Figure 2 shows time series of the observed and simulated BC and CO levels during Jan–Apr 2020 and 2019 for comparison. The BC mass concentrations at Fukue clearly showed peaks during the transport events from China (green vertical bars on top of the figures). The average BC mass concentration and ΔCO mixing ratio (excess to the baseline, see “Methods”) for Chinese airmasses (108 hourly cases) were 0.471 μg m−3 and 96.1 ppb during Feb–Mar 2020, respectively, compared to 0.416 μg m−3 and 97.8 ppb, respectively, for the corresponding 166 hourly cases during Feb–Mar 2019 (Fig. 3a, d). The Weather Research and Forecasting (WRF) and Community Multiscale Air Quality (CMAQ) (collectively WRF/CMAQ) model simulations (see “Methods”) reproduced such peaks during the transport events, particularly with respect to the air mass arrival timings and relative magnitudes. Such high performance in simulating the long-range transport events has been established for a long-term period (2009–2019) in our previous study10 and herein the simulation was extended to 2020. Note that the model’s performance in Feb–Mar for earlier years (2015–2018) were similarly good (Fig. S3). The simulations confirmed that major increases in the BC and CO levels were associated with air mass transport from China. The absolute levels were not well reproduced by the model, as the emission fluxes were intentionally fixed to those in 200816, which was regarded as a reference year (see details in “Methods”). Though the reference year was somewhat old, the spatial patterns of the emission fluxes were qualified against a newer emission inventory6 (Fig. S4), at least with a spatial resolution of province levels, sustaining the performance of the simulations. From the ratios of the observed and modeled levels, we rather aimed to determine emission correction factors, which would bring the model levels into agreement with the hourly observations for the Feb–Mar period of each year10. The simulation results were used only when wet removal was regarded negligible, similar to the observations. In the model simulations, the WRF meteorology of the particular time periods were considered, and thus the effect from interannual variability in meteorology, including wind patterns, were removed by evaluating the observation-to-model ratios.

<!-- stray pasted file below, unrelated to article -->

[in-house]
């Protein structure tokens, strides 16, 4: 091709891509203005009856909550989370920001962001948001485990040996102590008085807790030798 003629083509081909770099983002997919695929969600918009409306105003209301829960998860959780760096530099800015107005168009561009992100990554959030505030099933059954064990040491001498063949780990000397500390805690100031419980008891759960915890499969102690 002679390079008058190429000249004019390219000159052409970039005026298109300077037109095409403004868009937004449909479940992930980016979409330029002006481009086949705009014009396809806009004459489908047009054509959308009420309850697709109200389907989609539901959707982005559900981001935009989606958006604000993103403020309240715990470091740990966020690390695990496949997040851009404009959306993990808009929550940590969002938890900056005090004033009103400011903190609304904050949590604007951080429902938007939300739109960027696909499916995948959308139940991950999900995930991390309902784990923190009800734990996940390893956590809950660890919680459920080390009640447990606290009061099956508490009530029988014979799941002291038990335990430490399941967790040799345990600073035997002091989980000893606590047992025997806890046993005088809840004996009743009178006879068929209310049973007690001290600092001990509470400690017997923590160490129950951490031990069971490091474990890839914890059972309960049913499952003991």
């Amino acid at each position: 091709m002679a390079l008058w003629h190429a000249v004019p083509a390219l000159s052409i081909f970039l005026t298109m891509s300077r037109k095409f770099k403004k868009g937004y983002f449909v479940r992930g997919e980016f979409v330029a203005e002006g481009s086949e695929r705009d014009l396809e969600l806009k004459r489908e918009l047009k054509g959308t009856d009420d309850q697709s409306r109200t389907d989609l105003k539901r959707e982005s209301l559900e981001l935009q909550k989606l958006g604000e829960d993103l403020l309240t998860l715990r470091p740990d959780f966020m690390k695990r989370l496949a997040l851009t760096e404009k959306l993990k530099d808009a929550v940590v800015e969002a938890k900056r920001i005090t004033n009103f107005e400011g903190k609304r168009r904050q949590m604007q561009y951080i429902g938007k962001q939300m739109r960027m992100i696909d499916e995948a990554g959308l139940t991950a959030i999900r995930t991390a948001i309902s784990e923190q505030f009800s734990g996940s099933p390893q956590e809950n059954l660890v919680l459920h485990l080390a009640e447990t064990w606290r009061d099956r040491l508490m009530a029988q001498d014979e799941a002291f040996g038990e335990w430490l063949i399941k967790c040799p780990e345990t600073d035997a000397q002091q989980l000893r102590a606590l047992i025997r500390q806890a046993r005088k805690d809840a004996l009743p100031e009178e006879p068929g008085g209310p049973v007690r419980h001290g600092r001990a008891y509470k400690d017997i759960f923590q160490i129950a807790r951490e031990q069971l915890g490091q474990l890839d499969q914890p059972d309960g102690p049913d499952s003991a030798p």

Figure 2
figure 2

Time series of (a) BC mass concentrations and (b) CO mixing ratios from observations (dark colors) and model simulations (light colors) during Jan–Apr in 2020 and 2019 (c, d). The estimated baseline levels are also shown. The hours with arrival of air masses from China are indicated with green vertical bars. Note that the cases from China but via Korea are not included to avoid false assignment. Light blue lines indicate cases with non-negligible wet deposition.

Figure 3
figure 3

(a) Observed and modeled BC mass concentration levels for selected air masses (from China) during Feb–Mar for each year, (b) their ratios for estimating emission correction factors, and (c) estimated fractions from residential and non-residential sectors. (df) Same as (ac) but for CO.

The average BC and ΔCO levels from the model simulations during the selected hours with transport from China without underway wet removal were 1.08 μg m−3 and 140 ppb in 2020, respectively, and 0.777 μg m−3 and 83.1 ppb in 2019, respectively (Fig. 3a, d). This indicates that wind patterns were favorable for the transport of BC from the continent in 2020 for the analyzed cases. The calculated emission correction factors (median values of the ratios of the individual hours) were 0.55 ± 0.05 and 0.45 ± 0.09 (1σ) for 2019 and 2020 (Fig. 3b), respectively for BC. In this case, the range was estimated from the variability in the median values when the data were categorized into three subgroups (the random subgrouping was done 100 times and the median of the variability was employed). The central values were in good agreement with the observation-to-model ratios (0.54 and 0.44) calculated after averaging concentrations over the annual events for observations and model simulations, respectively. We have previously discussed10 that the fact that the values are much less than unity indicates that the BC emission fluxes from China are much lower than the reference value (i.e. 2008 value from REAS version 2.116) and here we reaffirmed the results with a narrower seasonal time window (Feb–Mar). As a further study, we focus on a 18% reduction in the ratios from 2019 to 2020 (i.e., from 0.55 ± 0.05 to 0.45 ± 0.09). In a national-level daily activity change estimation, Forster et al.12 estimated a 25% decrease in the Chinese BC emissions during Feb–Mar 2020. Our central estimate of the 18% reduction is smaller, but within the uncertainty range.